An anticlimax is a reversal of direction, thought, or status from the superior to the inferior or from the sublime to the ridiculous. In our days of modern, well-equipped, and technologically advanced automobiles, the suggestion that we return to traveling by horse and buggy would be an anticlimax. The behaviors of people in religious matters frequently demonstrate this phenomenon. One of the most obvious anticlimaxes was the determination of first-century Jewish Christians to retain parts of or to revert entirely to the Law of Moses. Much of what Paul wrote addressed this grievous and spiritually fatal problem (Gal. 4:9; 5:1–4; et al.). Such conduct represented a step backward—an exchange of the faultless for the “not faultless” (Heb. 8:7), which constituted a deadly anticlimax. Some of these anticlimaxes have lured many of the Lord’s people in more modern times into them, which entrapment poses a grave danger.
Exchanging the “Perfect” for that Which Is “in Part”
In 1 Corinthians 12–14 Paul discusses the proper use, misuse, duration, and purpose of miraculous spiritual gifts. They were to “cease” when “that which is perfect” came (vv. 8, 10). At the time Paul wrote those words, the brethren did not have the full, written revelation available, so they had to rely on men with such spiritual gifts as prophecy and knowledge to supply the revelation. However, these gifts are described as “in part” (not complete) (v. 9). The time would come when they would have “that which is perfect,” contrasted with those things (the gifts) that were “in part.”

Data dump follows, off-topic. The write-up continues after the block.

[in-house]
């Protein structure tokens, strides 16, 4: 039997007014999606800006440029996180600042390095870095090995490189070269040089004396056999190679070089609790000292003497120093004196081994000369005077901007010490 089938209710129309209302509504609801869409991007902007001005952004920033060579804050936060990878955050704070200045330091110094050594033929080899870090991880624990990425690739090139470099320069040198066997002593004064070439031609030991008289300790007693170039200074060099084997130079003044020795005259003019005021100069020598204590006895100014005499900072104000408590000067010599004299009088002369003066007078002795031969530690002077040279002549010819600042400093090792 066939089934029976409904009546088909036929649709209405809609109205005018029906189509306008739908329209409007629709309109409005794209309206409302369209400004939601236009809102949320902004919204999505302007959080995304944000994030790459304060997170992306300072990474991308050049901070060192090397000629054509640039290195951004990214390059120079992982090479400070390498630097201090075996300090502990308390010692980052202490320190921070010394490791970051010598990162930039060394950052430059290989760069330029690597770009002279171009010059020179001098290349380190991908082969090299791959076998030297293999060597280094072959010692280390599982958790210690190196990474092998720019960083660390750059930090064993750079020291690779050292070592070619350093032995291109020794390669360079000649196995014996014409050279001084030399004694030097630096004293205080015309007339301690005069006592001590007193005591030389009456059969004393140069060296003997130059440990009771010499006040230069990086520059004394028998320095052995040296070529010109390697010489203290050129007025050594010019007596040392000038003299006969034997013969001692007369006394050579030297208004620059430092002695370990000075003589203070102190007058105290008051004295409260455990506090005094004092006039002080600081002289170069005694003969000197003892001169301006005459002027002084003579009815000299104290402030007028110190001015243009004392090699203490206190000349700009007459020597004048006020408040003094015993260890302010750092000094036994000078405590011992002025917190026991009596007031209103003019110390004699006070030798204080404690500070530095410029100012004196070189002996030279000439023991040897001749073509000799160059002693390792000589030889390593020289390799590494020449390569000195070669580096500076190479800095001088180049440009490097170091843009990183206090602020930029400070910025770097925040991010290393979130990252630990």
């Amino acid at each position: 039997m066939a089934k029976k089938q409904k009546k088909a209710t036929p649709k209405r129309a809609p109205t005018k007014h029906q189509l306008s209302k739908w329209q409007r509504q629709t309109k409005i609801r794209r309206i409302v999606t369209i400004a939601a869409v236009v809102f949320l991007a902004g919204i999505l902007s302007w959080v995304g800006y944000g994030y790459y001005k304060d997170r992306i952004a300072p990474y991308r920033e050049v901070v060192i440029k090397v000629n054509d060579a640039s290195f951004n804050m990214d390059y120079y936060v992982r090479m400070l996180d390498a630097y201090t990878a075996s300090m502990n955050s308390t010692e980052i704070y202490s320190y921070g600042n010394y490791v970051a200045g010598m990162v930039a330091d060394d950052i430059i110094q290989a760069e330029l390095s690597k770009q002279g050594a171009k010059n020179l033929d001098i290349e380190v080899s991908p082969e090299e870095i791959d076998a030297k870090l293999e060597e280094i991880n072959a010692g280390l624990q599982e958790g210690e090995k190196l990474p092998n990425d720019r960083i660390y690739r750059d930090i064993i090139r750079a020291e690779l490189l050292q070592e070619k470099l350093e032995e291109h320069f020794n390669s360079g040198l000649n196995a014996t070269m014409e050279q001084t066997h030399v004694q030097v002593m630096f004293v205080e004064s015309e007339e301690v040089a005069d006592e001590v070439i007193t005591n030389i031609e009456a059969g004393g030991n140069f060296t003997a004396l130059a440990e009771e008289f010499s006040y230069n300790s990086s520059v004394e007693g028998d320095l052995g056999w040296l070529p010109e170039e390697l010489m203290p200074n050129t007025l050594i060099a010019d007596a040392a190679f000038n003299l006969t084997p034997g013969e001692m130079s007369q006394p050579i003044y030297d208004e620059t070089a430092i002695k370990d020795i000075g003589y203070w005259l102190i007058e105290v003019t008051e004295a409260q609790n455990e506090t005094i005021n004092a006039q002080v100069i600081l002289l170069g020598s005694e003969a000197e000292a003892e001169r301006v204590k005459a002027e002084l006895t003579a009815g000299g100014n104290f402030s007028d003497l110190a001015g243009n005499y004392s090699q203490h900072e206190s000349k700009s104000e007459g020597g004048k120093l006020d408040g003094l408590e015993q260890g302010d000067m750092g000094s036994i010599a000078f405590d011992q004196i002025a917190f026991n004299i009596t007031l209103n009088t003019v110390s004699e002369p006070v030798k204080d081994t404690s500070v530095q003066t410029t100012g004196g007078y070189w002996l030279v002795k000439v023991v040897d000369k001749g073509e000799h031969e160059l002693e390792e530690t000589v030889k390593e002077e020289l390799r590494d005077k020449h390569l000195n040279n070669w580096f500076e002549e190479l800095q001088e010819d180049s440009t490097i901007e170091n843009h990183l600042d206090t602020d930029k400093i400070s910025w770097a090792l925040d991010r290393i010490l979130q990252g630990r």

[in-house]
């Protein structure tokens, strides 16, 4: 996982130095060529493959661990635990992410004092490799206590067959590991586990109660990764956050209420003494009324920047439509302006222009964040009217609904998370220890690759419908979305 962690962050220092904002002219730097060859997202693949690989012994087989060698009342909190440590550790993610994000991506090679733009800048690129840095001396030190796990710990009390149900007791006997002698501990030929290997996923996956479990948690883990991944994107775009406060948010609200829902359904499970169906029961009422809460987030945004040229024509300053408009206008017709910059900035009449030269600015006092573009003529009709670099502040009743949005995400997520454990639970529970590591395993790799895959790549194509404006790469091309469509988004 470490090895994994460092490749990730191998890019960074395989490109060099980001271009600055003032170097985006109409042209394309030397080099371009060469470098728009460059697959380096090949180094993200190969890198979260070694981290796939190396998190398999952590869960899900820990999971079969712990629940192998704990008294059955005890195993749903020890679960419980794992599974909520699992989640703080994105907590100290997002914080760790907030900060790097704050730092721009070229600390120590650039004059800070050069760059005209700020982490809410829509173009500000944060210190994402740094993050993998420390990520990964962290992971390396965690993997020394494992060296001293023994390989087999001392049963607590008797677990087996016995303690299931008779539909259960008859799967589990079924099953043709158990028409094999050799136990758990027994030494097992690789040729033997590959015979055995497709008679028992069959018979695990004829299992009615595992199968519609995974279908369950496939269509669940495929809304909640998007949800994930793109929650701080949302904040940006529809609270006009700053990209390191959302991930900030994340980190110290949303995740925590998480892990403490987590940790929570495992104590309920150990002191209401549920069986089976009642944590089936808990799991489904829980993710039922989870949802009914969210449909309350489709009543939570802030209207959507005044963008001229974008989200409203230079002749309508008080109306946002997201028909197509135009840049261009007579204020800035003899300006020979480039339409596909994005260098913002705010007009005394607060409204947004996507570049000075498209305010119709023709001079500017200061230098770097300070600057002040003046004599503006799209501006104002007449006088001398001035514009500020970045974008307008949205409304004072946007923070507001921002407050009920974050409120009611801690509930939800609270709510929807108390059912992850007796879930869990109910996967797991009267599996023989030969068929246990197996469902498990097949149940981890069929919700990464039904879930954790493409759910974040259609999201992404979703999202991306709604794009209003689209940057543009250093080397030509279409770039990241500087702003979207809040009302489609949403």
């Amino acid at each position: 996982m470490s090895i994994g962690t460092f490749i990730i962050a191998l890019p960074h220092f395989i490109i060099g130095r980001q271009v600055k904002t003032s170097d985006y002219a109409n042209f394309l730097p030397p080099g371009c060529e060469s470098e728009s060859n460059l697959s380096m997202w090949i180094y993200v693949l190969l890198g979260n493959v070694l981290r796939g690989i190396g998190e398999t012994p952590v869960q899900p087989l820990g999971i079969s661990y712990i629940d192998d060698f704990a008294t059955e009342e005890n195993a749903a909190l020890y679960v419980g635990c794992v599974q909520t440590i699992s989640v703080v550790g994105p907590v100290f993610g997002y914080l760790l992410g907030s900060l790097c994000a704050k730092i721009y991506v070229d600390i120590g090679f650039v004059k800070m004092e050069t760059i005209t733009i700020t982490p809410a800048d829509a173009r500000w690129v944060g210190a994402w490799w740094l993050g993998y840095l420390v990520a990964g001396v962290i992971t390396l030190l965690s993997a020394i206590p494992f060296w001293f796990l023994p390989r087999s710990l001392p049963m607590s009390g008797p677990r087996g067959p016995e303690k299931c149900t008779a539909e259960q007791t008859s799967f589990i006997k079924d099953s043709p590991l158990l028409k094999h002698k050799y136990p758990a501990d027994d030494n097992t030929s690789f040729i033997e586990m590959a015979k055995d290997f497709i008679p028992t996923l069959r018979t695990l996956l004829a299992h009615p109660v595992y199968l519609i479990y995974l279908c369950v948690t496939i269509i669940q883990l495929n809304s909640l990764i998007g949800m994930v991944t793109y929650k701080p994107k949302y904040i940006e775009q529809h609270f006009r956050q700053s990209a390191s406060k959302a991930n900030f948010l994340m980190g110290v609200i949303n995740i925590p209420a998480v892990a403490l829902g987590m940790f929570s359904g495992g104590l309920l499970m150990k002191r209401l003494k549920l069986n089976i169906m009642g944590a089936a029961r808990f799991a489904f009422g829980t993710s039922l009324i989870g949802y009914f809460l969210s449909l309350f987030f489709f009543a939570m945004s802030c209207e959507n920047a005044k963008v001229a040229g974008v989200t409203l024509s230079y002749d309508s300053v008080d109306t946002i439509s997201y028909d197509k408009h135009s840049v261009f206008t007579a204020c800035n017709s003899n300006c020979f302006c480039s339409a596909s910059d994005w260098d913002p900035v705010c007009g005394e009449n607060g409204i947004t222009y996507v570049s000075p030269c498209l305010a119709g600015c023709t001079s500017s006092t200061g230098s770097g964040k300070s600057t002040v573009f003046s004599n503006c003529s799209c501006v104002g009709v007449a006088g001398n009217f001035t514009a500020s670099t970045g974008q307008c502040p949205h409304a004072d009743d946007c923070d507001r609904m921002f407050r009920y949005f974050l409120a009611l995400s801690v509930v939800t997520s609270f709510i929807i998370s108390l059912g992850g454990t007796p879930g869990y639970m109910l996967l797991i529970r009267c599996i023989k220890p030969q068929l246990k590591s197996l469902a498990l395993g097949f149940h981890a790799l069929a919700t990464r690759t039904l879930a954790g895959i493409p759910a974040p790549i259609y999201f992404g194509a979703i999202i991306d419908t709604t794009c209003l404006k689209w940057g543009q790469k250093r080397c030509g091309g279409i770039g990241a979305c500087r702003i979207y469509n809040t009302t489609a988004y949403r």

When the “perfect” came, the “in part” gifts would cease. That which is perfect is a reference to the completed written revelation of God’s Word. If the gifts were to cease because they were no longer necessary upon completion of the revelation, then, by implication, the gifts served the purpose of confirming the Word. What Paul implies, the Lord states explicitly (Mark 16:20), as does the writer of Hebrews 2:3–4. (Since the gifts were for the purpose of confirming the incomplete Word and they were to cease when the Word was completed, it follows that, if the gifts are still active, the Word is not yet complete. Therefore, to be consistent, those who claim the ability to work miracles should still be giving us revelation as authoritative as what we already have in the Bible.)